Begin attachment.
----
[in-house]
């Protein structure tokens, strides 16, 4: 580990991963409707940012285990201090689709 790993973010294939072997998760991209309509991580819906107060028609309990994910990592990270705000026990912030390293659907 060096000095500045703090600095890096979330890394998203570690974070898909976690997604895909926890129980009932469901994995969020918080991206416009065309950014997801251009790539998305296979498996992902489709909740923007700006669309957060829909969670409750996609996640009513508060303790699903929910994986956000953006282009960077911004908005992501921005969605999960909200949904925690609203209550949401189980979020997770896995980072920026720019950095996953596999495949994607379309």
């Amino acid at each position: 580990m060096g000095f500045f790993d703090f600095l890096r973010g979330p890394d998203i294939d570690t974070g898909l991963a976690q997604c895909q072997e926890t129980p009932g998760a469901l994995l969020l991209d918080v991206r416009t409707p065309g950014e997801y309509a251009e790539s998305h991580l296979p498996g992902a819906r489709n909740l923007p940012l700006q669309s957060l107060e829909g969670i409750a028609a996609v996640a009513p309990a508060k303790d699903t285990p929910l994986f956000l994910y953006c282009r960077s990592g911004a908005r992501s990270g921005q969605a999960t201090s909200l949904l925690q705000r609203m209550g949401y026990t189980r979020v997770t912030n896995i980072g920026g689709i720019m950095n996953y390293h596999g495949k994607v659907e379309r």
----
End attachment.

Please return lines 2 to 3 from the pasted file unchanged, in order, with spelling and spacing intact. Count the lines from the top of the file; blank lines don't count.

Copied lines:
């Protein structure tokens, strides 16, 4: 580990991963409707940012285990201090689709 790993973010294939072997998760991209309509991580819906107060028609309990994910990592990270705000026990912030390293659907 060096000095500045703090600095890096979330890394998203570690974070898909976690997604895909926890129980009932469901994995969020918080991206416009065309950014997801251009790539998305296979498996992902489709909740923007700006669309957060829909969670409750996609996640009513508060303790699903929910994986956000953006282009960077911004908005992501921005969605999960909200949904925690609203209550949401189980979020997770896995980072920026720019950095996953596999495949994607379309």
């Amino acid at each position: 580990m060096g000095f500045f790993d703090f600095l890096r973010g979330p890394d998203i294939d570690t974070g898909l991963a976690q997604c895909q072997e926890t129980p009932g998760a469901l994995l969020l991209d918080v991206r416009t409707p065309g950014e997801y309509a251009e790539s998305h991580l296979p498996g992902a819906r489709n909740l923007p940012l700006q669309s957060l107060e829909g969670i409750a028609a996609v996640a009513p309990a508060k303790d699903t285990p929910l994986f956000l994910y953006c282009r960077s990592g911004a908005r992501s990270g921005q969605a999960t201090s909200l949904l925690q705000r609203m209550g949401y026990t189980r979020v997770t912030n896995i980072g920026g689709i720019m950095n996953y390293h596999g495949k994607v659907e379309r």